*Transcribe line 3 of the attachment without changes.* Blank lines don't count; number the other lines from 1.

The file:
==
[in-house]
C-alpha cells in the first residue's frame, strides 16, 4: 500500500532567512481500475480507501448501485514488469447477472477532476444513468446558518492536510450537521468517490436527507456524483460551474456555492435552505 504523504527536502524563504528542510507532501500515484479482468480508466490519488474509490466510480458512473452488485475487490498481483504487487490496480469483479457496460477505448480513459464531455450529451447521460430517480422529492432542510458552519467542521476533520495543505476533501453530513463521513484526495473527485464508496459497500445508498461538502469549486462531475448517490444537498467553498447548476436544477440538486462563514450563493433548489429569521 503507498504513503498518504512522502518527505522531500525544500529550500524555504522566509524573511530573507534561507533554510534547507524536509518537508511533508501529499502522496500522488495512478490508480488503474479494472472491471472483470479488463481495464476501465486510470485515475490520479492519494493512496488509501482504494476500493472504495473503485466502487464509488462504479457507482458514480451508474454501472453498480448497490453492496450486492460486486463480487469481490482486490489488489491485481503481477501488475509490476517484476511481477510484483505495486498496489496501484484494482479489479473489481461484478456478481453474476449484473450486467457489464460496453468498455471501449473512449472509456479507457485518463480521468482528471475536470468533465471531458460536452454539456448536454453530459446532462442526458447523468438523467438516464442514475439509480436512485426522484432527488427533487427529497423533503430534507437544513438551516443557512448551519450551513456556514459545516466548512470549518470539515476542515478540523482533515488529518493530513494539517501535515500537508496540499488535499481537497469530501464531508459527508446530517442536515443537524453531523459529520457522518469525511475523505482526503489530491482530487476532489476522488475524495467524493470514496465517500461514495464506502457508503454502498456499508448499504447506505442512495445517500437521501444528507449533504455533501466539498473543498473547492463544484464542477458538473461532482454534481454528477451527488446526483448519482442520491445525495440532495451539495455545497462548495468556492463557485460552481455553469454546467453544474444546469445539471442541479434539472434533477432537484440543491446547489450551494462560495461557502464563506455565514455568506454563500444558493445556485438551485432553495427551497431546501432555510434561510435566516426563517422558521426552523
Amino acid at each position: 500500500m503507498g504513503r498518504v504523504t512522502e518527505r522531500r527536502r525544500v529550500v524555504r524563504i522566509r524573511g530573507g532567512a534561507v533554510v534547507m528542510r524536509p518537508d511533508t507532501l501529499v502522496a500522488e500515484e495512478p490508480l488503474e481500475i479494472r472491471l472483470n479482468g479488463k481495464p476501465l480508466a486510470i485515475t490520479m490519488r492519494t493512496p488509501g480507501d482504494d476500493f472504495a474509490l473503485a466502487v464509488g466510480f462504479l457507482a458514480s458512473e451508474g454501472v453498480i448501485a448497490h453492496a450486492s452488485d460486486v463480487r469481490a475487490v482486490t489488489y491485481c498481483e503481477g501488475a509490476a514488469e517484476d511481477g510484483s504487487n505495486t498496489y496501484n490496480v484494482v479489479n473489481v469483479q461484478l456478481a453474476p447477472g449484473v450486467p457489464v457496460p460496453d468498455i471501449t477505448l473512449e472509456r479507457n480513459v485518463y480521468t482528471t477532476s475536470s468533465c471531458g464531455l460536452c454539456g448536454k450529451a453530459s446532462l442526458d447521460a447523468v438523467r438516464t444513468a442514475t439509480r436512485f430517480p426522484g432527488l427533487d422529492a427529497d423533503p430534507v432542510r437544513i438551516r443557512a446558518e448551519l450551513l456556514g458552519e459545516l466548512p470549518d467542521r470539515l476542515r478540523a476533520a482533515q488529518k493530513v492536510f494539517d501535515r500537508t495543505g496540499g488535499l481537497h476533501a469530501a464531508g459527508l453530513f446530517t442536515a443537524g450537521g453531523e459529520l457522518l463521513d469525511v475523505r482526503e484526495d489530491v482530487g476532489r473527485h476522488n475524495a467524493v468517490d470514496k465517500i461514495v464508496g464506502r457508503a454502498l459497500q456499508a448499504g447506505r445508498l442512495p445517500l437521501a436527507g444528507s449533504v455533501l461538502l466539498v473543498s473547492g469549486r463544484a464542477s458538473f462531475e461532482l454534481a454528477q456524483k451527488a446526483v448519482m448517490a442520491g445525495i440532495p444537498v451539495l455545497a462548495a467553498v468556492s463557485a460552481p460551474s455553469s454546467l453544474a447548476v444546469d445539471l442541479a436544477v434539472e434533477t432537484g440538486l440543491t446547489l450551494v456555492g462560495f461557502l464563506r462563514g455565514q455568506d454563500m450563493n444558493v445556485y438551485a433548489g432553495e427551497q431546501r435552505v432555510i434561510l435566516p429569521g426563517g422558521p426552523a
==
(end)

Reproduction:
Amino acid at each position: 500500500m503507498g504513503r498518504v504523504t512522502e518527505r522531500r527536502r525544500v529550500v524555504r524563504i522566509r524573511g530573507g532567512a534561507v533554510v534547507m528542510r524536509p518537508d511533508t507532501l501529499v502522496a500522488e500515484e495512478p490508480l488503474e481500475i479494472r472491471l472483470n479482468g479488463k481495464p476501465l480508466a486510470i485515475t490520479m490519488r492519494t493512496p488509501g480507501d482504494d476500493f472504495a474509490l473503485a466502487v464509488g466510480f462504479l457507482a458514480s458512473e451508474g454501472v453498480i448501485a448497490h453492496a450486492s452488485d460486486v463480487r469481490a475487490v482486490t489488489y491485481c498481483e503481477g501488475a509490476a514488469e517484476d511481477g510484483s504487487n505495486t498496489y496501484n490496480v484494482v479489479n473489481v469483479q461484478l456478481a453474476p447477472g449484473v450486467p457489464v457496460p460496453d468498455i471501449t477505448l473512449e472509456r479507457n480513459v485518463y480521468t482528471t477532476s475536470s468533465c471531458g464531455l460536452c454539456g448536454k450529451a453530459s446532462l442526458d447521460a447523468v438523467r438516464t444513468a442514475t439509480r436512485f430517480p426522484g432527488l427533487d422529492a427529497d423533503p430534507v432542510r437544513i438551516r443557512a446558518e448551519l450551513l456556514g458552519e459545516l466548512p470549518d467542521r470539515l476542515r478540523a476533520a482533515q488529518k493530513v492536510f494539517d501535515r500537508t495543505g496540499g488535499l481537497h476533501a469530501a464531508g459527508l453530513f446530517t442536515a443537524g450537521g453531523e459529520l457522518l463521513d469525511v475523505r482526503e484526495d489530491v482530487g476532489r473527485h476522488n475524495a467524493v468517490d470514496k465517500i461514495v464508496g464506502r457508503a454502498l459497500q456499508a448499504g447506505r445508498l442512495p445517500l437521501a436527507g444528507s449533504v455533501l461538502l466539498v473543498s473547492g469549486r463544484a464542477s458538473f462531475e461532482l454534481a454528477q456524483k451527488a446526483v448519482m448517490a442520491g445525495i440532495p444537498v451539495l455545497a462548495a467553498v468556492s463557485a460552481p460551474s455553469s454546467l453544474a447548476v444546469d445539471l442541479a436544477v434539472e434533477t432537484g440538486l440543491t446547489l450551494v456555492g462560495f461557502l464563506r462563514g455565514q455568506d454563500m450563493n444558493v445556485y438551485a433548489g432553495e427551497q431546501r435552505v432555510i434561510l435566516p429569521g426563517g422558521p426552523a